Once you have established your rules, then these need to be discussed as a family and one-on-one with each child to make sure that they understand the new plan. Write down some examples of disrespect that you don’t want to see (or hear) anymore. Don’t call anyone out on these examples, since probably until now, there has been no rule in place or you have been inconsistent in requiring their respect.
The goal is to let everyone know where you now stand, not to pick on anyone in particular. (Of course, if you have an only child, then try to be sure that you don’t overwhelm to start.) This is the time to explain what you want, but also to give your teen(s) a chance to talk about what might be going on in their lives and to ask questions about the new policy.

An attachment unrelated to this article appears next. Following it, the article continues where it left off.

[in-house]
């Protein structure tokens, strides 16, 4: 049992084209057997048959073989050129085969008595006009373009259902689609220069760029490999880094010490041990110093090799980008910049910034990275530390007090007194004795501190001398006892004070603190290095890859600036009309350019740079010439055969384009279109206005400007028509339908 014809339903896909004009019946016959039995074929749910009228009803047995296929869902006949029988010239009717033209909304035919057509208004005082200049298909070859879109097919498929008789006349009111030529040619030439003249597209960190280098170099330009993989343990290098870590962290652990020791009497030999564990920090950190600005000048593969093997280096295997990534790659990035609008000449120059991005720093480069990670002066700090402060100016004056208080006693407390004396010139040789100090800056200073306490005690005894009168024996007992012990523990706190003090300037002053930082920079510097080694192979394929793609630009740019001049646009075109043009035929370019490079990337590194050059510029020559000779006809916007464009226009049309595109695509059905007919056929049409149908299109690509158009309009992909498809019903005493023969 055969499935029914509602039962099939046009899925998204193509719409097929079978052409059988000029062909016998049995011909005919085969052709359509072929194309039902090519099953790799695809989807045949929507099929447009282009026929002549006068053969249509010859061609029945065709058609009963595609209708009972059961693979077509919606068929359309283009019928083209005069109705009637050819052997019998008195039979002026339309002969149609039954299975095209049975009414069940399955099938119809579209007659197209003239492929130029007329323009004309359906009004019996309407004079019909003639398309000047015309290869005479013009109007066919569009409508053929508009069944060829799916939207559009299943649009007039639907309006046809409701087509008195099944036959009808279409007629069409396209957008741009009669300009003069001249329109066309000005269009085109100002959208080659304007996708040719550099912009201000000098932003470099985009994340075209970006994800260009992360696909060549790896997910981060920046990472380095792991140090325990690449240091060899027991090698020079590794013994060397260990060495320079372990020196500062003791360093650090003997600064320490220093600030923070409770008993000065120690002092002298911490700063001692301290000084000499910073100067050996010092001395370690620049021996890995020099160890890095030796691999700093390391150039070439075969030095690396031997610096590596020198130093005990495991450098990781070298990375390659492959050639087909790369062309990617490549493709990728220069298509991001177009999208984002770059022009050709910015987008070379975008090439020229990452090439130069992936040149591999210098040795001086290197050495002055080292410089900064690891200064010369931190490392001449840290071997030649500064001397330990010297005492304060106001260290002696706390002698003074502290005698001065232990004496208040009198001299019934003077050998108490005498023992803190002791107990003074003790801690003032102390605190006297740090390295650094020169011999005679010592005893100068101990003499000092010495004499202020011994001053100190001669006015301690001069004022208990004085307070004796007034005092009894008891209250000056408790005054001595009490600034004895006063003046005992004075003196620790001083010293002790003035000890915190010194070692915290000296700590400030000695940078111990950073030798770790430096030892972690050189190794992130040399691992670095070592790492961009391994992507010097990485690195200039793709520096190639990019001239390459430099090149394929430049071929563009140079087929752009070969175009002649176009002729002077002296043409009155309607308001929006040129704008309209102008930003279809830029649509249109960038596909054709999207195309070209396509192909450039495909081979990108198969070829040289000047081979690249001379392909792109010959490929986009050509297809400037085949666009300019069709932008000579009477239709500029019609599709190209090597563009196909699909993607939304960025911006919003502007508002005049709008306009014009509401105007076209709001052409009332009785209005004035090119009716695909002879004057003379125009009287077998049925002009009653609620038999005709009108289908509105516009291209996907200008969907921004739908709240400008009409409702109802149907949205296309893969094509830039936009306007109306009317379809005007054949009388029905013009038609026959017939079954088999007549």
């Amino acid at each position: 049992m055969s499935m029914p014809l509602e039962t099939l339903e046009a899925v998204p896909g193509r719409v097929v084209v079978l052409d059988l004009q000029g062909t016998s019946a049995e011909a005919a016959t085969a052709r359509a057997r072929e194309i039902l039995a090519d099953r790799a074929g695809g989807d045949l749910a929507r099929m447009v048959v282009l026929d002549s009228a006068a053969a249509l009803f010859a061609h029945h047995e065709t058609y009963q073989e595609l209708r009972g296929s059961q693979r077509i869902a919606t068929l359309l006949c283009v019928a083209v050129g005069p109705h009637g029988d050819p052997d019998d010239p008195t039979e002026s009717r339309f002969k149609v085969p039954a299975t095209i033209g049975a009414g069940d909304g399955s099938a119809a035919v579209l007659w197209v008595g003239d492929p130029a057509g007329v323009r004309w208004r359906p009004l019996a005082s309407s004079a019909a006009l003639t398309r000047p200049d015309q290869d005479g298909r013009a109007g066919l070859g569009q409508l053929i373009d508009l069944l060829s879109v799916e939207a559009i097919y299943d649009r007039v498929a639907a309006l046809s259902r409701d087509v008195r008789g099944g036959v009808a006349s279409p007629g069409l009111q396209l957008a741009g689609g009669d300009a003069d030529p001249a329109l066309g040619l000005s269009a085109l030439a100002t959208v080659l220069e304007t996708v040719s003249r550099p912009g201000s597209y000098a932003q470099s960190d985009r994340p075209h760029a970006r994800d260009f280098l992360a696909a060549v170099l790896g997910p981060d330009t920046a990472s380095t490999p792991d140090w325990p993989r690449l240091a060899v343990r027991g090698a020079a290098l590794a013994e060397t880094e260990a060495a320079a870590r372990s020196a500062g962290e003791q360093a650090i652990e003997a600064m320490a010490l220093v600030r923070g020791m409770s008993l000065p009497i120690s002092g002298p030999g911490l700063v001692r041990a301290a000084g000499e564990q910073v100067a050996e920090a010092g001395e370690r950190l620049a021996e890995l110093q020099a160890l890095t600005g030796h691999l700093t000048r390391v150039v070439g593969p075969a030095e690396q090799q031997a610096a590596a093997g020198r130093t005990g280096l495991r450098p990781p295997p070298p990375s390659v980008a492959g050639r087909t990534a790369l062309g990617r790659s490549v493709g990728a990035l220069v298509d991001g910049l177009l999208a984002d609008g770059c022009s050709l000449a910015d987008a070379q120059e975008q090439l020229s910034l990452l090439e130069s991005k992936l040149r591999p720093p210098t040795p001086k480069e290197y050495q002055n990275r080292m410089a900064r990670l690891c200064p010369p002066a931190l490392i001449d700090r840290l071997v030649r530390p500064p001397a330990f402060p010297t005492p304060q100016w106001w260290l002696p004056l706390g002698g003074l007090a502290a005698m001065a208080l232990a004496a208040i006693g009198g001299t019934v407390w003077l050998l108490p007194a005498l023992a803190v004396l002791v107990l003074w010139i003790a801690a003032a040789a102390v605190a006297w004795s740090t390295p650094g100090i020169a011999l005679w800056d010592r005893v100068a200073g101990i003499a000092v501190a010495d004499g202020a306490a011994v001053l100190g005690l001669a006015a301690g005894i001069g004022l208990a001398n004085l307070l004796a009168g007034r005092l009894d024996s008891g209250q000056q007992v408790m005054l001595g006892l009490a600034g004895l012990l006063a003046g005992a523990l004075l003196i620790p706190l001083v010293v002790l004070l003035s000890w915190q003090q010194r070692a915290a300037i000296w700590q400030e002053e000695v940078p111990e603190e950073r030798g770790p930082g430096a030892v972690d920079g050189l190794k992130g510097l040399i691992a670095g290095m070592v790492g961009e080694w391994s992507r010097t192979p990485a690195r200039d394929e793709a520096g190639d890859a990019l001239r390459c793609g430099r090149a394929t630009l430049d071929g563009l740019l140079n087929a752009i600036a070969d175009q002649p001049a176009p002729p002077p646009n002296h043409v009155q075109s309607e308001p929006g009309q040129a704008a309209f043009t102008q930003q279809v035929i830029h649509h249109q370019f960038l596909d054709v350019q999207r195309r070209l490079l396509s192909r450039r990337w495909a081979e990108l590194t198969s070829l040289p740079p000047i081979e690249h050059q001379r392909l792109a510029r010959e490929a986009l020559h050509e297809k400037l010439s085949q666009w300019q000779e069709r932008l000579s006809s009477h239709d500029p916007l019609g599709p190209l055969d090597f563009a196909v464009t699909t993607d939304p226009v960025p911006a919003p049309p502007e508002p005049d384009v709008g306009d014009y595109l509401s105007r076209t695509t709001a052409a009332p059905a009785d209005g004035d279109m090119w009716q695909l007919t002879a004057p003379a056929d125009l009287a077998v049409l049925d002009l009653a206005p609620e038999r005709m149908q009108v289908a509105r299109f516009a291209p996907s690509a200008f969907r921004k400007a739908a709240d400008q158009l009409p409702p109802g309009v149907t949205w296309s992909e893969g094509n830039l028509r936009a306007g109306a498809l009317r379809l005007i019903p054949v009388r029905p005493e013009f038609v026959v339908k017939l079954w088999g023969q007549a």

This is where the rubber meets the road. You, as parents, have to say what you mean, and mean what you say! At all times. By the way, it is your right as a parent to say NO–about anything! There cannot be a day where you give in because your teens will be testing to see if you will give in! That is how teenagers are made.
Josh Shipp makes a great analogy saying that kids push and push and push, as if against a safety bar on a roller coaster. Not to see if the safety bar (parents) will give in, but to see if you will hold firm–so that they can feel safe. This is exhausting to say the least, but gradually as your kids see that you really do mean what you say, then they might ease up, but most likely just to push you in another area. I feel your pain! The more consistent you are with teen discipline, the more success you will have.